Every element in your application provides a Resources property (this includes every control and container), which is actually a Dictionary in which the key is a string, and the value is a resource. In other words, every element contains a collection of resources, indexed by a string key name.
Although every element can contain its own defined resources, most of the time it’s easiest to place resources at the window level. Doing that makes the available to all the controls in the window. Every element always has access to all its resources, and the resources of its parents (all the way back up to the application level), so if you want to share resources between elements, the higher you place the resources, the easier it will be to do so.
Imagine that you want to create a LinearGradientBrush instance that you will use as the background for several controls on a page. Rather than defining it in the content of each individual element, you can extract the gradient in the resources collection for the container (in this example, a user control) instead. The sample user control, IntroResource.xaml, includes a very simple resource. The syntax in the sample (displayed in Figure 1) looks like the following:
TIP: Although the examples here are all based on user controls for the purposes of making the demonstration easier to navigate, you can also define resources at any level. Often, in WPF applications, you’ll define resources at the window level, in the Window.Resources element.
The differences between this definition and what you would see if you had defined the gradient brush for each individual element are:
- The resource appears inside the UserControl.Resources element.
- The resource includes an x:Key attribute, defining the key for the resource. Remember that the collection of resources is actually a Dictionary, and every item in a dictionary must contain a unique key that identifies it.
NOTE The x: prefix on the Key attribute indicates that it’s in the XAML namespace, rather than the WPF namespace. You’ll use this key to refer to the resource, whenever you want to use it. It doesn’t matter what you call the resource, as long as you use this Key attribute value to refer to the resource.
TIP: Name your resources based on their functionality, not their contents. The uses won’t change as often as the particular implementation details, and it will be easier to select resources if you name them based on their usage.
To use the resource, you must be able to refer to it. To do this, use a markup extension, delimited with curly braces:
You may have seen the markup extension syntax used when performing property binding, or in other contexts. In general, XAML uses markup extensions whenever it needs to be able to set a property in a non-standard way. In this case, the StaticResource keyword indicates that when XAML needs to retrieve and set the Background property of the Border element, it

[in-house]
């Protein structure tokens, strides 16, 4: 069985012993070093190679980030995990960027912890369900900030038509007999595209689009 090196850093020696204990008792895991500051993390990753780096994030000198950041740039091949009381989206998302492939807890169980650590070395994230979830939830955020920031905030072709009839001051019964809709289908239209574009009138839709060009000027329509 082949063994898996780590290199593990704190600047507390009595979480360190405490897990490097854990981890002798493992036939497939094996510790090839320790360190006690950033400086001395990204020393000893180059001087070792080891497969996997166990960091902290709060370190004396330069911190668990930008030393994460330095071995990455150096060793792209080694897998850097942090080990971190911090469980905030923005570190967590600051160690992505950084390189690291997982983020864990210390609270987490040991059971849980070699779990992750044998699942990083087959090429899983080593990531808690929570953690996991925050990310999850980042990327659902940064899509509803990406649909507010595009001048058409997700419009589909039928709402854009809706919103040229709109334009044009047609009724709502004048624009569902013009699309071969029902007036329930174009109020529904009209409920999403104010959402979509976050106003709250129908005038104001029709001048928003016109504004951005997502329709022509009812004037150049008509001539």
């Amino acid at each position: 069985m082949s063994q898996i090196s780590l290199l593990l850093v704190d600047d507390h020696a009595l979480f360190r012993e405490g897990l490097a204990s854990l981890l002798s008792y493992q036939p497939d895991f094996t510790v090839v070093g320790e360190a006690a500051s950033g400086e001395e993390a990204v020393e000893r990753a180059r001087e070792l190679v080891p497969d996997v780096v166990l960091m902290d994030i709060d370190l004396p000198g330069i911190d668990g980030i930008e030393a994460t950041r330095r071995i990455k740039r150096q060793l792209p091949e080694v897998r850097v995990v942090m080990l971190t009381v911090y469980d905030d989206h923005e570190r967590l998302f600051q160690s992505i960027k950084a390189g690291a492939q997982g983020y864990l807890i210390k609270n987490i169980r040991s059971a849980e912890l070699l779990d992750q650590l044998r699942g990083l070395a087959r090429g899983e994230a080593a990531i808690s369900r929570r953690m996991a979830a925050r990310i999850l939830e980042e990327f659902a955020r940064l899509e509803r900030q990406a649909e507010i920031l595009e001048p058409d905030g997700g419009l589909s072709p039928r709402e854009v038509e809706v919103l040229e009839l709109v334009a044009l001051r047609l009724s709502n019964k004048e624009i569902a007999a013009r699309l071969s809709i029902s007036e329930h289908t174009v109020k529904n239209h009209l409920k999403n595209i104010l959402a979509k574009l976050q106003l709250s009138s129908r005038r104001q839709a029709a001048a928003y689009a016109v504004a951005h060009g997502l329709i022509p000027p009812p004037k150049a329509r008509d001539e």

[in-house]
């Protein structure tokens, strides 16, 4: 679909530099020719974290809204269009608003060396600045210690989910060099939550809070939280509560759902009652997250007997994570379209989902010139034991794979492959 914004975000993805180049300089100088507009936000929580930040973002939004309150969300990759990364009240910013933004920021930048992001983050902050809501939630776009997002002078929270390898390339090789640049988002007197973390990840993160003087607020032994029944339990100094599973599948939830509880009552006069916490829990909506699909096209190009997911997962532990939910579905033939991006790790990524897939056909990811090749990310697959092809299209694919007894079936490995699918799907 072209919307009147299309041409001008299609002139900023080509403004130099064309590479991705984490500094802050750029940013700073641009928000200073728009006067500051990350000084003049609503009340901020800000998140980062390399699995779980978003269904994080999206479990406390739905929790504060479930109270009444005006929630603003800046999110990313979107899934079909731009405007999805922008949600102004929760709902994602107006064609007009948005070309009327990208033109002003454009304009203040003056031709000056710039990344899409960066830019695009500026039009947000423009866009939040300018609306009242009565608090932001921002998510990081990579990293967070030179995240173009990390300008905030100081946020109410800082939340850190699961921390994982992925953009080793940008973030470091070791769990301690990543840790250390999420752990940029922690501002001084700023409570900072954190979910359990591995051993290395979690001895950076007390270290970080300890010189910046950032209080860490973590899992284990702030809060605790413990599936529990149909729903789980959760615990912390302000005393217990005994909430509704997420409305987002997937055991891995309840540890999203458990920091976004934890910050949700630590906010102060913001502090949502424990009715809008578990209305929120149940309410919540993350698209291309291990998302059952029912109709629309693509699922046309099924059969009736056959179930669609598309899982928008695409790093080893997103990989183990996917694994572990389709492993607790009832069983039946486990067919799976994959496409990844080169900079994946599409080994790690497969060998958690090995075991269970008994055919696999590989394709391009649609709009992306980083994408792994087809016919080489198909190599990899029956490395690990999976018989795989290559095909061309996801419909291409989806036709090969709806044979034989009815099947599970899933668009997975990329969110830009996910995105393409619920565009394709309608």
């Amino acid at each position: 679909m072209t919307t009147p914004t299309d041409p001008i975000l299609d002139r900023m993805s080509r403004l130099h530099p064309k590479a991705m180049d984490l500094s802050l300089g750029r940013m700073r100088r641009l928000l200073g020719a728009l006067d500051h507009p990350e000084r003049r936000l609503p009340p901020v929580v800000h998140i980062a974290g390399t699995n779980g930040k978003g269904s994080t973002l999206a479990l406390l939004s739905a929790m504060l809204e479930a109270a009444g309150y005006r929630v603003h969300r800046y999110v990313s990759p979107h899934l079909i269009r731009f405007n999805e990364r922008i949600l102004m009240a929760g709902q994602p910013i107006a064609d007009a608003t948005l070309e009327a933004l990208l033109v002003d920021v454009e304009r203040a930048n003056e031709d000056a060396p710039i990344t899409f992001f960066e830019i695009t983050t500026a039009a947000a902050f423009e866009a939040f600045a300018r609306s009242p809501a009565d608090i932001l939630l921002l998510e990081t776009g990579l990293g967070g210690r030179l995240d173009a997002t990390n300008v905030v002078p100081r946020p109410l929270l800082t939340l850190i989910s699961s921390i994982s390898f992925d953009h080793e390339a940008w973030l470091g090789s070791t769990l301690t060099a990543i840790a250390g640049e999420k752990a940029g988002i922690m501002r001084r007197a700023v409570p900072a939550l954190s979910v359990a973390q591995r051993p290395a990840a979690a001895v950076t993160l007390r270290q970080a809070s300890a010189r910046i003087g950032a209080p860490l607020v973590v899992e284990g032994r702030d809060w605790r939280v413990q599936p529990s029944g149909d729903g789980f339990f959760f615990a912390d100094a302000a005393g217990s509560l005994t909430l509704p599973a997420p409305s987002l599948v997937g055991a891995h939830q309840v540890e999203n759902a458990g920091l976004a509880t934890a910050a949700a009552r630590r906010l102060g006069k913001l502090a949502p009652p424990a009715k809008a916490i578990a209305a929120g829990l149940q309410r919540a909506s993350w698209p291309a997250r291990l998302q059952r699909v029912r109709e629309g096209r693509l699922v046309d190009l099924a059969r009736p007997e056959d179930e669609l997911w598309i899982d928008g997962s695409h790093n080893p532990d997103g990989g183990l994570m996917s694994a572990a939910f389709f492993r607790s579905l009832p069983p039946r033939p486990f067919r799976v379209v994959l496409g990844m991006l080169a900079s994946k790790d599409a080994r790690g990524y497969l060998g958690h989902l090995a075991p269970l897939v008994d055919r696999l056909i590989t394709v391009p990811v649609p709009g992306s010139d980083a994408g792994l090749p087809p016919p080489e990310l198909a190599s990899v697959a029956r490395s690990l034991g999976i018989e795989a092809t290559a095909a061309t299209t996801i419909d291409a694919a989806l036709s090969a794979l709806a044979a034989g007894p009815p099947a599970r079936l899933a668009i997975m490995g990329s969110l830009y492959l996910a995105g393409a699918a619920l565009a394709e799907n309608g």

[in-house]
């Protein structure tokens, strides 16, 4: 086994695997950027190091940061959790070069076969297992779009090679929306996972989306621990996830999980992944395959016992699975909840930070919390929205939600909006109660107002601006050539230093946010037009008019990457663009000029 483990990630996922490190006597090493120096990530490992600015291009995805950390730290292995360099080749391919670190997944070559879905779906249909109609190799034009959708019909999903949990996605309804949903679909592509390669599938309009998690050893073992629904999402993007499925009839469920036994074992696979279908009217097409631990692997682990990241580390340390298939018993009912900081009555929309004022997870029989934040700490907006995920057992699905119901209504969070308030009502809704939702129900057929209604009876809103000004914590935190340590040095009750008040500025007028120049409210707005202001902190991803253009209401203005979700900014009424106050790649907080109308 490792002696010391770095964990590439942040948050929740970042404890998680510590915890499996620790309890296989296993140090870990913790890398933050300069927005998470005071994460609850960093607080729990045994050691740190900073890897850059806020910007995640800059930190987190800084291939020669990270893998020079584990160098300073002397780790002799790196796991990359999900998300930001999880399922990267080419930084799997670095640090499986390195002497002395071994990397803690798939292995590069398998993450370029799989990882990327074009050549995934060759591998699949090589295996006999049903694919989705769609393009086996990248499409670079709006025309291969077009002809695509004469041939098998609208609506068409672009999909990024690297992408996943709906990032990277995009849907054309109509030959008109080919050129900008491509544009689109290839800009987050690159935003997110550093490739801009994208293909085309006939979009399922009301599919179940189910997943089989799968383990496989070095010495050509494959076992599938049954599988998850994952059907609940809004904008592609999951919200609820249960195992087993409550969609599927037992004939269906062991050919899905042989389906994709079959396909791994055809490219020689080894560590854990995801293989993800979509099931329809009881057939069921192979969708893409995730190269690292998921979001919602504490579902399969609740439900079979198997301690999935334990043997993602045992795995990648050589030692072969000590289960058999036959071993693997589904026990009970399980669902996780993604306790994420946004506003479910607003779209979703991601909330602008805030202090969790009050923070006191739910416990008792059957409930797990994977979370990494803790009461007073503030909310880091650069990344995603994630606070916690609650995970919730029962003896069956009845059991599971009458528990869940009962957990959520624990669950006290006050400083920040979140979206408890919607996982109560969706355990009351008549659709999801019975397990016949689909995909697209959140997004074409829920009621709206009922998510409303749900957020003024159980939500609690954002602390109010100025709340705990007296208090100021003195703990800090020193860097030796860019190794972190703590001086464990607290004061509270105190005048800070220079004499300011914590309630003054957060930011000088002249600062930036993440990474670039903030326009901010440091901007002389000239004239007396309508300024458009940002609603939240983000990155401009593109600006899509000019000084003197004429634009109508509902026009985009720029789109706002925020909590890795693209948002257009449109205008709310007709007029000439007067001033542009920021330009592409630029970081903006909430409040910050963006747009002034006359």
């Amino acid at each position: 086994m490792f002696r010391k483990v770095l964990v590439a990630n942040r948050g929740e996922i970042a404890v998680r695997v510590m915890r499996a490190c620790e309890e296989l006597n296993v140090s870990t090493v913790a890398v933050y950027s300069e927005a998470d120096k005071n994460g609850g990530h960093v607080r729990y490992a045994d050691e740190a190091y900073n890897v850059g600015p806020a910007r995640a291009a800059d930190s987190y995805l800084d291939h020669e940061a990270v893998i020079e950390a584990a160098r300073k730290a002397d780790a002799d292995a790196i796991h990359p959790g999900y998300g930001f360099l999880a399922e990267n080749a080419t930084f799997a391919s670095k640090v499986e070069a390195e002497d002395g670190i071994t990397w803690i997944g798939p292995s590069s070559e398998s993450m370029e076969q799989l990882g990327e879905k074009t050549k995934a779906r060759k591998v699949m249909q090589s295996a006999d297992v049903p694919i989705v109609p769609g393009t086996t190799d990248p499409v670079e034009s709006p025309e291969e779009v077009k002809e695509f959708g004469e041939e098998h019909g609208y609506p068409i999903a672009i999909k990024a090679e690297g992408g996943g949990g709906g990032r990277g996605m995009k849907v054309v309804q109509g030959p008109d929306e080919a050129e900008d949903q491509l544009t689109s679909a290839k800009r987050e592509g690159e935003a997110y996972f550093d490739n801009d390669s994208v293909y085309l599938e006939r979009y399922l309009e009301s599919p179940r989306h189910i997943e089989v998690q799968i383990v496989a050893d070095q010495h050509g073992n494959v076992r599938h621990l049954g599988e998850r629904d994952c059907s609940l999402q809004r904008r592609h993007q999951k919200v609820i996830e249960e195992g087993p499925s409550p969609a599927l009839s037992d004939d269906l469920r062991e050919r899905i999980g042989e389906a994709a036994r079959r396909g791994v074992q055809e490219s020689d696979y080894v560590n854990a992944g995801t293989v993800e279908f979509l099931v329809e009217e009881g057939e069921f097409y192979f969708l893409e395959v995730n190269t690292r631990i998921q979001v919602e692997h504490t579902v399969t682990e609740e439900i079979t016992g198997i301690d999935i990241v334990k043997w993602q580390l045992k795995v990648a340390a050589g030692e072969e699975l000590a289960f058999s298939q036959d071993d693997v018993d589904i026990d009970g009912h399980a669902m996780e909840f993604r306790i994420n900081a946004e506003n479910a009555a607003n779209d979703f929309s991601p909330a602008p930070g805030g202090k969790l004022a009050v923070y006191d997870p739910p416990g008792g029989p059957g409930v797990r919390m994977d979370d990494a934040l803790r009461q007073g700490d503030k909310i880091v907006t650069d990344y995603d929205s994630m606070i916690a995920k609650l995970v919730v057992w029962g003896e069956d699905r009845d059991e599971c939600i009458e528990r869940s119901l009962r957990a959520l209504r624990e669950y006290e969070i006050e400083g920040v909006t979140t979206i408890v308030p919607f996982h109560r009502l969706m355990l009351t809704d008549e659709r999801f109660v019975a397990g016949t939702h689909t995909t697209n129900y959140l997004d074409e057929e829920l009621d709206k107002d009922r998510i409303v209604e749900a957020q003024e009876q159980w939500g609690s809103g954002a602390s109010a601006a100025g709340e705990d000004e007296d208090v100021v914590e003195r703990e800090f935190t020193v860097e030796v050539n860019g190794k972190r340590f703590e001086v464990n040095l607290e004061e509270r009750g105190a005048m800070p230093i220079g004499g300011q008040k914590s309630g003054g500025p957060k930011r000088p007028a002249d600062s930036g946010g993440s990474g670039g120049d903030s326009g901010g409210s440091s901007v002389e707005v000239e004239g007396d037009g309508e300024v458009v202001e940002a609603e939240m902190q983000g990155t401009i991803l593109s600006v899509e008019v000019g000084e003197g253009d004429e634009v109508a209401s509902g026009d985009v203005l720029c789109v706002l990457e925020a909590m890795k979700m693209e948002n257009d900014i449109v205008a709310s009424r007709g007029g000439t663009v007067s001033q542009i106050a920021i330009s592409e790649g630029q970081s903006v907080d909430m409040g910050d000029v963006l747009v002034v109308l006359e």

should look for a resource whose x:Key attribute is BackgroundBrush, and use
the definition it finds there.
Would you use a resource in a case like this, in which you only consume the resource once? It certainly doesn’t make the XAML any more efficient, or more compact. On the other hand, it does make it easier to isolate the layout details—by placing all the formatting information in one place, it’s easier to keep track of, and maintain, the look of your application.
You may be wondering about the word “Static” in the markup extension. Why Static? Is there a Dynamic resource, as well? WPF provides both static resources, which are applied only once, when you first create the window, and dynamic resources, which are reapplied if the resource changes. Dynamic resources (using the DynamicResource markup extension) use slightly more overhead, but allow you to change the content of the resource at runtime. Static resources are simpler, and provide much of the functionality you’ll need.
NOTE If you programmatically change a feature of an existing static resource at runtime (for example, if you change a color, or some other property of the existing resource), WPF automatically updates the display to match. Dynamic resources allow you to replace the entire resource with another at runtime. In general, static resources provide the functionality you’ll need for most applications.
WARNING! It’s important that you define the static resources before you attempt to use them in the markup. Unlike most modern programming languages, the order of appearance within the source file is a concern—you cannot use a resource before it has been declared. The XAML parser reads content from start to finish, and expects to find the definition for a resource at the time the XAML attempts to use the resource. This isn’t true for dynamic resources, however. You can define dynamic resources after they’re used, and the XAML parse can still find them.
This post is an excerpt from the online courseware Presentation Foundation Using Visual C# 2010 course written by expert Ken Getz and Robert Green.
Ken Getz is a Visual Studio expert with over 25 years of experience as a successful developer and consultant. He is a nationally recognized author and speaker, as well as a featured instructor for LearnNowOnline.
Robert Green is a Visual Studio expert and a featured instructor for several of our Visual Basic and Visual C# courses. He is currently a Technical Evangelist in the Developer Platform and Evangelism (DPE) group at Microsoft. He has also worked for Microsoft on the Developer Tools marketing team and as Community Lead on the Visual Basic team. Robert also has several years of consulting experience focused on developer training, and is a frequent speaker at technology conferences including TechEd, VSLive, VSConnections and Advisor Live.